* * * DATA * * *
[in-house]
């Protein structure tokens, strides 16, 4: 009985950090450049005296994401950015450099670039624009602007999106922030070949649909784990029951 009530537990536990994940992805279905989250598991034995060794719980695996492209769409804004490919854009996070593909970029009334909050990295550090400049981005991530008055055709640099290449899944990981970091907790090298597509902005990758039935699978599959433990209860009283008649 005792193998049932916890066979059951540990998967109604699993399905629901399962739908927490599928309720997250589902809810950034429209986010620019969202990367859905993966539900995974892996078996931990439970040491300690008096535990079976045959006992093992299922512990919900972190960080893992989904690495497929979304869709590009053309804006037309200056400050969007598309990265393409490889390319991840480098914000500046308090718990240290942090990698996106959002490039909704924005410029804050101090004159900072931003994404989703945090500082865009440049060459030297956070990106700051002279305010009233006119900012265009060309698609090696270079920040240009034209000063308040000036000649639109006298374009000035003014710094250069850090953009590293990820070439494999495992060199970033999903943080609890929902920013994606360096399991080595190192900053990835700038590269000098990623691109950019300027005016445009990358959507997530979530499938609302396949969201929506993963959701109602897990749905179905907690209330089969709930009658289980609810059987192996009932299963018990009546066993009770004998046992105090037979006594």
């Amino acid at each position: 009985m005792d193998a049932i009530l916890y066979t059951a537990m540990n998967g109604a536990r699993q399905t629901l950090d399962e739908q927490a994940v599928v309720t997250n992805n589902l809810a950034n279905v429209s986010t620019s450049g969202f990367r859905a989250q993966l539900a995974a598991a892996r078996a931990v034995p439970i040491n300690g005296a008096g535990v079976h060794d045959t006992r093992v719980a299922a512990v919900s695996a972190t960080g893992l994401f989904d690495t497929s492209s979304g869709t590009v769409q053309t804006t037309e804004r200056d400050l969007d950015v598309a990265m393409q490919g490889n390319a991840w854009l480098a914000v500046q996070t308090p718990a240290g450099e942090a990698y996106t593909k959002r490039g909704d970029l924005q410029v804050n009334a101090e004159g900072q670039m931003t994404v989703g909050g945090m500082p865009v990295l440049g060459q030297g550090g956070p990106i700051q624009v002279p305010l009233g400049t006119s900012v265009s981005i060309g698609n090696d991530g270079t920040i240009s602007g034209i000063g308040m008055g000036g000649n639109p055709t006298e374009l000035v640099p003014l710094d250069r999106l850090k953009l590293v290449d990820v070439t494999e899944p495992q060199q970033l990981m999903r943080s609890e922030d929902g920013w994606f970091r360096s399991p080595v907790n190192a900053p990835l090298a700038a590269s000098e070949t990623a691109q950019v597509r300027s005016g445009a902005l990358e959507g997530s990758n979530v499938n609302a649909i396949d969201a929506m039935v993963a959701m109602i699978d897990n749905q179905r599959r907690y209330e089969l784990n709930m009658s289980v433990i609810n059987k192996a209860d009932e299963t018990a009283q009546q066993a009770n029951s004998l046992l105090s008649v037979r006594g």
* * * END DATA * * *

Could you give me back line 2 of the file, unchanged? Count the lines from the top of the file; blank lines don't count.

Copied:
């Protein structure tokens, strides 16, 4: 009985950090450049005296994401950015450099670039624009602007999106922030070949649909784990029951 009530537990536990994940992805279905989250598991034995060794719980695996492209769409804004490919854009996070593909970029009334909050990295550090400049981005991530008055055709640099290449899944990981970091907790090298597509902005990758039935699978599959433990209860009283008649 005792193998049932916890066979059951540990998967109604699993399905629901399962739908927490599928309720997250589902809810950034429209986010620019969202990367859905993966539900995974892996078996931990439970040491300690008096535990079976045959006992093992299922512990919900972190960080893992989904690495497929979304869709590009053309804006037309200056400050969007598309990265393409490889390319991840480098914000500046308090718990240290942090990698996106959002490039909704924005410029804050101090004159900072931003994404989703945090500082865009440049060459030297956070990106700051002279305010009233006119900012265009060309698609090696270079920040240009034209000063308040000036000649639109006298374009000035003014710094250069850090953009590293990820070439494999495992060199970033999903943080609890929902920013994606360096399991080595190192900053990835700038590269000098990623691109950019300027005016445009990358959507997530979530499938609302396949969201929506993963959701109602897990749905179905907690209330089969709930009658289980609810059987192996009932299963018990009546066993009770004998046992105090037979006594």